But the purpose of this is not to cause undue concern about technological developments. They will, after all, be what will deliver us from the problems caused by earlier technological developments. That is, in effect, what ‘modern development’ is: a series of unbalanced situations solved by inventive machines that destabilise things in a different way, requiring more inventions etc. In the past war served a similar purpose. No, the purpose is to highlight the precise use of science to the individual in their search for the right path.
They may choose to work as a professional scientist to earn money or status. Fair enough. But in their real life, that which deals with their real progress in understanding, they may see ‘science’ as rather unimportant.
Remember: everything that is real can be communicated in simple language or simple images. Things of enormous subtlety and range can be conveyed this way. We have grown used to equating subtlety with complexity. One can become ‘lost’ in complexity, this is very different to appreciating ever more subtle distinctions of emotion or utility in a thing.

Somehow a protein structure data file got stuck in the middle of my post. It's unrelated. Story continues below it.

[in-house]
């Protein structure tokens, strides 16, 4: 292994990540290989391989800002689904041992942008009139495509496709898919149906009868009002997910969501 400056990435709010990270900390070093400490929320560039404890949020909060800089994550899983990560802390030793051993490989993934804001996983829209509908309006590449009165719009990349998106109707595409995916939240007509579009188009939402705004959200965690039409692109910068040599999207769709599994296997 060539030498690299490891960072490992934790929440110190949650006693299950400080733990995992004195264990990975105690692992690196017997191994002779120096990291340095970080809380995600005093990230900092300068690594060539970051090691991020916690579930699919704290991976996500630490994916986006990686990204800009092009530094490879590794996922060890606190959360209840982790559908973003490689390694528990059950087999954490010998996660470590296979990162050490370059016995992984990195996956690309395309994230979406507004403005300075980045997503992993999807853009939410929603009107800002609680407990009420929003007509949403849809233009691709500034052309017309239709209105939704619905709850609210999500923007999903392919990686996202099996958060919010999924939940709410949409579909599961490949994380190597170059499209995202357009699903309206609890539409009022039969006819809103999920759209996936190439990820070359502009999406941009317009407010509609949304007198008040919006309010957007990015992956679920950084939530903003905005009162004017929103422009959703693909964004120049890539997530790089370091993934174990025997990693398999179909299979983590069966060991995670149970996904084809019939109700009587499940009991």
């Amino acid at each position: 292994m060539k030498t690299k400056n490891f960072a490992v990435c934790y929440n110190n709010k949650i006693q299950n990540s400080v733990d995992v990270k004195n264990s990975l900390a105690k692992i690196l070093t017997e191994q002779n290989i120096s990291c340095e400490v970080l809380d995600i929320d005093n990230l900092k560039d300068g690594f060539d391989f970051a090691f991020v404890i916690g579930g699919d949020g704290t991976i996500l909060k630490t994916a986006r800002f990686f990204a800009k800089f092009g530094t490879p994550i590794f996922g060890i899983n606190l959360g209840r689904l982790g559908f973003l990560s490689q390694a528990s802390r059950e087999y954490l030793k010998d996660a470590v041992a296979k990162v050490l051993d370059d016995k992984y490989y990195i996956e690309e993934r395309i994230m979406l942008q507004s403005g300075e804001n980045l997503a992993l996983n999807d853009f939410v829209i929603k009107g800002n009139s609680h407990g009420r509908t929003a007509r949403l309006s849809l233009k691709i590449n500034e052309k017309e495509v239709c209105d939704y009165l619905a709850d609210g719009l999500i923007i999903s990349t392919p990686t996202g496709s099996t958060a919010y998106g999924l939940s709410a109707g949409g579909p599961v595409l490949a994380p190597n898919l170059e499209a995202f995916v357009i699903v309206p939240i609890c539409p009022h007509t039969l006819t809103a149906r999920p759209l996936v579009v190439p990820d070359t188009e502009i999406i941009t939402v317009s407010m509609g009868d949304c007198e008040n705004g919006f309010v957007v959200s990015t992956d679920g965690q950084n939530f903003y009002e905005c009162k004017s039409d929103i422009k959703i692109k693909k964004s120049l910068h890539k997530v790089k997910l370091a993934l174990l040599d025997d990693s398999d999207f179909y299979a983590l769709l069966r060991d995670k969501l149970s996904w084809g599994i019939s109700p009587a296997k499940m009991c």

We can take this from science: be alert to anecdotal evidence- anecdotal evidence is the mulch, the growing medium of real discovery. Be alert to superstition and cult behaviour. Understand basic psychological needs of the human being that may have been lost when traditional culture was superseded by ‘modern’ cultures.
Recently I read passages from Plutarch’s Morals. In it he reveals a thoroughly ‘modern’ appreciation of mythology as a method of portraying psychological realities. In no way did he believe that mythological beings were real. But he knew that they had great utility in depicting a greater reality. So Plutarch was more advanced than the modern barbarian who denounces mythical beings and sees no utility in them, and would prefer the modern mythologies of string theory and Dawkinsian evolution.
Smart kids intuit that we aren’t the smartest people to have ever lived. That people 5000 years ago were just as smart as us. Anything that moves us away from this basic position is a hypertrophy, an over developed activity that needs no further encouragement. What we need to encourage (ie. stop discouraging or distracting from) is the search for real, not ‘scientific’ truth.